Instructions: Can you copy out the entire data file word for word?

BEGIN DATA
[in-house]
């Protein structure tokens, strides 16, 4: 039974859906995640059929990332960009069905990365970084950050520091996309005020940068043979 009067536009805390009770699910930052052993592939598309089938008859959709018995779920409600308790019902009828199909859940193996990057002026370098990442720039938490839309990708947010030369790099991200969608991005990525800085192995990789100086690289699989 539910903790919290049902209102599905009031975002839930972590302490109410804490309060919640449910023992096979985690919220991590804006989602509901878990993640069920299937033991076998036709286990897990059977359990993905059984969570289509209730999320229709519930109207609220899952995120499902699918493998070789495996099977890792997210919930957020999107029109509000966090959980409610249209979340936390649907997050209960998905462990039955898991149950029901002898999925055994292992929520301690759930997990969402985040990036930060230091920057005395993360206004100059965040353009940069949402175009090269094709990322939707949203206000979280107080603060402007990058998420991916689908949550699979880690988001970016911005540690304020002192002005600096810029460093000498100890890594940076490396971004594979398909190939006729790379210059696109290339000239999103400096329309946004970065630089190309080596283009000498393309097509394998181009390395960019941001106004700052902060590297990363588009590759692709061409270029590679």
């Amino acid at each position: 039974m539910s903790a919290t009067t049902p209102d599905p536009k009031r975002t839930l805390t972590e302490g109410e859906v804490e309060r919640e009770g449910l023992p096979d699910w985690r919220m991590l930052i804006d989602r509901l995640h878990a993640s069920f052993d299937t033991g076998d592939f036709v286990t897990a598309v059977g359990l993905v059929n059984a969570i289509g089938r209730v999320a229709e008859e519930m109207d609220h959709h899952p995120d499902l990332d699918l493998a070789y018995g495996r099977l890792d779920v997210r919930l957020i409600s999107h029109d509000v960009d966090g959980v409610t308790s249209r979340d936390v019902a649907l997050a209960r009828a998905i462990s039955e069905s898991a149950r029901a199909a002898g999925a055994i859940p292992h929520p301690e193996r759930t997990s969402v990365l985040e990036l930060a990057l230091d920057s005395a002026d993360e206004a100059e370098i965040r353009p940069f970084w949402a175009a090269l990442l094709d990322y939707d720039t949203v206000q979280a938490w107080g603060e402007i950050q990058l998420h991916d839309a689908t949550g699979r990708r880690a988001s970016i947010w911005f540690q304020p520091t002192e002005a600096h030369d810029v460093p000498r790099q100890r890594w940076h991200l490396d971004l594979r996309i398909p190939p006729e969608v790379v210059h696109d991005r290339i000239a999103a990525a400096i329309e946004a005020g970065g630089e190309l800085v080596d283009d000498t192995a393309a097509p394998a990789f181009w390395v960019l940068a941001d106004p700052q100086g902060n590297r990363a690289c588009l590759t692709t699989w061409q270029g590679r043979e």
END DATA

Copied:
[in-house]
């Protein structure tokens, strides 16, 4: 039974859906995640059929990332960009069905990365970084950050520091996309005020940068043979 009067536009805390009770699910930052052993592939598309089938008859959709018995779920409600308790019902009828199909859940193996990057002026370098990442720039938490839309990708947010030369790099991200969608991005990525800085192995990789100086690289699989 539910903790919290049902209102599905009031975002839930972590302490109410804490309060919640449910023992096979985690919220991590804006989602509901878990993640069920299937033991076998036709286990897990059977359990993905059984969570289509209730999320229709519930109207609220899952995120499902699918493998070789495996099977890792997210919930957020999107029109509000966090959980409610249209979340936390649907997050209960998905462990039955898991149950029901002898999925055994292992929520301690759930997990969402985040990036930060230091920057005395993360206004100059965040353009940069949402175009090269094709990322939707949203206000979280107080603060402007990058998420991916689908949550699979880690988001970016911005540690304020002192002005600096810029460093000498100890890594940076490396971004594979398909190939006729790379210059696109290339000239999103400096329309946004970065630089190309080596283009000498393309097509394998181009390395960019941001106004700052902060590297990363588009590759692709061409270029590679």
């Amino acid at each position: 039974m539910s903790a919290t009067t049902p209102d599905p536009k009031r975002t839930l805390t972590e302490g109410e859906v804490e309060r919640e009770g449910l023992p096979d699910w985690r919220m991590l930052i804006d989602r509901l995640h878990a993640s069920f052993d299937t033991g076998d592939f036709v286990t897990a598309v059977g359990l993905v059929n059984a969570i289509g089938r209730v999320a229709e008859e519930m109207d609220h959709h899952p995120d499902l990332d699918l493998a070789y018995g495996r099977l890792d779920v997210r919930l957020i409600s999107h029109d509000v960009d966090g959980v409610t308790s249209r979340d936390v019902a649907l997050a209960r009828a998905i462990s039955e069905s898991a149950r029901a199909a002898g999925a055994i859940p292992h929520p301690e193996r759930t997990s969402v990365l985040e990036l930060a990057l230091d920057s005395a002026d993360e206004a100059e370098i965040r353009p940069f970084w949402a175009a090269l990442l094709d990322y939707d720039t949203v206000q979280a938490w107080g603060e402007i950050q990058l998420h991916d839309a689908t949550g699979r990708r880690a988001s970016i947010w911005f540690q304020p520091t002192e002005a600096h030369d810029v460093p000498r790099q100890r890594w940076h991200l490396d971004l594979r996309i398909p190939p006729e969608v790379v210059h696109d991005r290339i000239a999103a990525a400096i329309e946004a005020g970065g630089e190309l800085v080596d283009d000498t192995a393309a097509p394998a990789f181009w390395v960019l940068a941001d106004p700052q100086g902060n590297r990363a690289c588009l590759t692709t699989w061409q270029g590679r043979e």